“Frosty the Snowman” (or “Frosty the Snow Man“) is a popular Christmas song written by Walter “Jack” Rollins and Steve Nelson, and first recorded by Gene Autry and the Cass County Boys in 1950. It was written after the success of Autry’s recording of “Rudolph the Red-Nosed Reindeer” the previous year; Rollins and Nelson shipped the new song to Autry, who recorded “Frosty” in search of another seasonal hit.
Like “Rudolph”, “Frosty” was subsequently adapted to other media including a popular television special by Rankin/Bass Productions (formerly known as Videocraft International), Frosty the Snowman. The ancillary rights to the Frosty the Snowman character are owned by Warner Bros.,but due to the prominence of the TV special, merchandising of the character is generally licensed in tandem with that special’s current owners, DreamWorks Classics.
Balsam wreaths and visions of sugarplums had barely faded in the first weeks of 1939, but thoughts inside the Chicago headquarters of retail giant Montgomery Ward had already turned to the next Christmas 11 months away. The retailer had traditionally purchased and distributed coloring books to children as a holiday promotion, but the advertising department decided it would be cheaper and more effective instead to develop its own Christmas-themed book in-house.
The assignment fell to Robert May, a copywriter with a knack for turning a limerick at the company’s holiday party. The adman, however, had difficulty summoning up holiday cheer, and not just because of the date on the calendar. Not only was the United States still trying to shake the decade-long Great Depression while the rumblings of war grew once again Europe, but May’s wife was suffering with cancer and the medical bills had thrown the family into debt. Sure, he was pursuing his passion to write, but churning out mail order catalog copy about men’s shirts instead of penning the Great American Novel was not what he had envisioned himself doing at age 33 with a degree from Dartmouth College.
Given the assignment to develop an animal story, May thought a reindeer was a natural for the leading role (not to mention that his 4-year-old daughter, Barbara, loved the reindeer every time she visited the zoo). As he peered out at the thick fog that had drifted off Lake Michigan, May came up with the idea of a misfit reindeer ostracized because of his luminescent nose who used his physical abnormality to guide Santa’s sleigh and save Christmas. Seeking an alliterative name, May scribbled possibilities on a scrap of paper—Rollo, Reginald, Rodney and Romeo were among the choices—before circling his favorite. Rudolph.
As May worked on “Rudolph the Red-Nosed Reindeer” through the summer, his wife’s health worsened. She passed away in July 1939. Now a widower and a single father, May refused the offer of his boss to give the assignment to someone else. “I needed Rudolph now more than ever,” he later wrote. Burying his grief, May finished the story in August.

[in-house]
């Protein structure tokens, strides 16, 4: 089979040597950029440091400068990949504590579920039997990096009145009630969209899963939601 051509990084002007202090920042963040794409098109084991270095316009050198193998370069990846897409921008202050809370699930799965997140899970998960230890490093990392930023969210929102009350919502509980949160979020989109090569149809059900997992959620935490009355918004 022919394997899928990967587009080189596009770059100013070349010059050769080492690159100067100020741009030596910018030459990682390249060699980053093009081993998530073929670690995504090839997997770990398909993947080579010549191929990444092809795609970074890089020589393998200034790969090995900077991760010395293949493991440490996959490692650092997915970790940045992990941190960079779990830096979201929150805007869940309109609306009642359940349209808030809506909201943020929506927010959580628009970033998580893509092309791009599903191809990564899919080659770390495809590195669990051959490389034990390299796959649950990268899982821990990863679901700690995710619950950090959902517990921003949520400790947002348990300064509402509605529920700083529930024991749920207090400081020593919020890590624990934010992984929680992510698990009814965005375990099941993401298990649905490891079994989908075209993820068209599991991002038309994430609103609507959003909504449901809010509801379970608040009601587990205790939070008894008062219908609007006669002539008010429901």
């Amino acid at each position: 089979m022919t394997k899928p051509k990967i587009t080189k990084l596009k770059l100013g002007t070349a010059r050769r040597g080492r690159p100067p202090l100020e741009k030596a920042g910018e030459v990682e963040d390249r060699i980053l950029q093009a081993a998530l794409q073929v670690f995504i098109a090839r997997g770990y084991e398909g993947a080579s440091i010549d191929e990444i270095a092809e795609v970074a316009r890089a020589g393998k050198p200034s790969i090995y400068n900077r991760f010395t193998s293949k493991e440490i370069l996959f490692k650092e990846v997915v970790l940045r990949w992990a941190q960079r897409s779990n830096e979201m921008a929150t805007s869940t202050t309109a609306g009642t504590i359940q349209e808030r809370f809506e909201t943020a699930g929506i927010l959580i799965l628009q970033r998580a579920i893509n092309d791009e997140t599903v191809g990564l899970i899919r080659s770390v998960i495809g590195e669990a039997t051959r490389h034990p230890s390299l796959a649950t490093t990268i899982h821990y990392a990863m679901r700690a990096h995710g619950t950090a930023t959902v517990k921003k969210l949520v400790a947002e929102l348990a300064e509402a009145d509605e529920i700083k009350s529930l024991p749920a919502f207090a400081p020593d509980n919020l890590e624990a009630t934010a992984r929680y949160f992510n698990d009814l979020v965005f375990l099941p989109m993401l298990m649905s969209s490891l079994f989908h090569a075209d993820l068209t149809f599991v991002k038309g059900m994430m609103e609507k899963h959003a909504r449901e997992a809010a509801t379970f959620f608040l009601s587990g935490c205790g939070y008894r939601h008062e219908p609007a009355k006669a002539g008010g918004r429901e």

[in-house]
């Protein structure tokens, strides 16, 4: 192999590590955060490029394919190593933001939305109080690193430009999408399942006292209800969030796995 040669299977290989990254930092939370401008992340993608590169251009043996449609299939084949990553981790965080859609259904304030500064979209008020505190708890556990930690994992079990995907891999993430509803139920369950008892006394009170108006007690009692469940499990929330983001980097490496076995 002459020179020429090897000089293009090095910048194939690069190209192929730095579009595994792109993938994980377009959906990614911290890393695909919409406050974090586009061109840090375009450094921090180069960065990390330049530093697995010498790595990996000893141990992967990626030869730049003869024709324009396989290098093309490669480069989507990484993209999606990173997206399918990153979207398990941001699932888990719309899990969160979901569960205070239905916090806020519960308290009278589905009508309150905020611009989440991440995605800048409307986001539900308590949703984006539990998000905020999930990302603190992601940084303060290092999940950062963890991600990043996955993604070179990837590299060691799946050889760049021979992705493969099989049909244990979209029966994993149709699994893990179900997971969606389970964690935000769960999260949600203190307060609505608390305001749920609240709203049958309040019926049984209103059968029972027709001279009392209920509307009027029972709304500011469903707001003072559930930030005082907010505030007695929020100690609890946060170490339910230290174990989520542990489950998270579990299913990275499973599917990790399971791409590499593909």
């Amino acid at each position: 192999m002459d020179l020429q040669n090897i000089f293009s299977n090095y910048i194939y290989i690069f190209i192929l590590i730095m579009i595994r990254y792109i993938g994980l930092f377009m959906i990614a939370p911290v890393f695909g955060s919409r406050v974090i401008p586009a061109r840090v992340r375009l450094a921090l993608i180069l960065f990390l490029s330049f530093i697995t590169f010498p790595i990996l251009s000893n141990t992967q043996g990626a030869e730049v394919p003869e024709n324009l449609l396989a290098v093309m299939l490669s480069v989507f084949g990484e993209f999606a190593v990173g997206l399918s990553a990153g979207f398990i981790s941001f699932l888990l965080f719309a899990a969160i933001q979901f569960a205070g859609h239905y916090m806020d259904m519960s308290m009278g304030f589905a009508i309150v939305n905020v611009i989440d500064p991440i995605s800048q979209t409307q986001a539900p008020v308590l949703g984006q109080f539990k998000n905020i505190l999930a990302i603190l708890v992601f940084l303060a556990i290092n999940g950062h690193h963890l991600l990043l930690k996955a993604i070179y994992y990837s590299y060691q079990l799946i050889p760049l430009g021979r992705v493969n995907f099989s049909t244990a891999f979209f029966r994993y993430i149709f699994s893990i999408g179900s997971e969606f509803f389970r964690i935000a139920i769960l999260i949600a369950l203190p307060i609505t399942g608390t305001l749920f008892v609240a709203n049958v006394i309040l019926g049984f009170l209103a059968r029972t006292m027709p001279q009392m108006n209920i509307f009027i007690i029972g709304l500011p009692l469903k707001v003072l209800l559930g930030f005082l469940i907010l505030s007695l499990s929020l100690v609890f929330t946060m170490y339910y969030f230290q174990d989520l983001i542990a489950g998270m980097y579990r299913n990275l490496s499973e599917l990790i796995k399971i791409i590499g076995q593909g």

The 89 rhyming couplets in “Rudolph the Red-Nosed Reindeer” borrow from Clement Clarke Moore’s “A Visit from St. Nicholas” right from the story’s opening line: “Twas the day before Christmas, and all through the hills/The reindeer were playing…enjoying the spills.” Hans Christian Andersen’s fairy tale “The Ugly Duckling” also inspired the storyline as did May’s own childhood when he endured taunts from schoolmates for being small and shy. “Rudolph and I were something alike,” the copywriter told Guideposts magazine in January 1975. “As a child I’d always been the smallest in the class. Frail, poorly coordinated, I was never asked to join the school teams.”
In 1949, songwriter Johnny Marks, who happened to be May’s brother-in-law, set Rudolph’s story to music. After Bing Crosby reportedly turned down the chance, singing cowboy Gene Autry recorded the song, which sold 2 million copies in the first year and remains one of the best-selling tunes of all time.
More recently, popular Christmas songs, often Christmas songs introduced in theater, television, film, or other entertainment media, tend to be specifically about Christmas or have a wintertime theme. They are typically not overtly religious. The most popular set of these titles—heard over airwaves, on the Internet, in shopping centers and elevators, even on the street during the Christmas season—have been composed and performed from the 1930s onward. “Jingle Bells,” “Jolly Old Saint Nicholas,” and “Up on the House Top,” however, date from the mid-19th century.
The largest portion of these songs in some way describes or is reminiscent of Christmas traditions, how Western Christian countries tend to celebrate the holiday, i.e., with caroling, mistletoe, exchanging of presents, a Christmas tree, feasting, jingle bells, etc. Celebratory or sentimental, and nostalgic in tone, they hearken back to simpler times with memorable holiday practices—expressing the desire either to be with someone or at home for Christmas. Many titles help define the mythical aspects of modern Christmas celebration: Santa Claus bringing presents, coming down the chimney, being pulled by reindeer, etc. New mythical characters are created, defined, and popularised by these songs; “Rudolph the Red-Nosed Reindeer” and “Frosty the Snowman” were both introduced by Gene Autry a year apart (1949 and 1950 respectively).Though overtly religious, and authored (at least partly) by a writer of many church hymns, no drumming child appears in any biblical account of the Christian nativity scene—this character was introduced to the tradition by Katherine K. Davis in her “The Little Drummer Boy” (written in 1941, with a popular version being released in 1958).
More recent, copyrighted carols about the Nativity include “I Wonder as I Wander” (1933), “Mary’s Boy Child” (1956), “Little Drummer Boy” (1941), “Do You Hear What I Hear?” (1962), and “Mary, Did You Know?” (1984).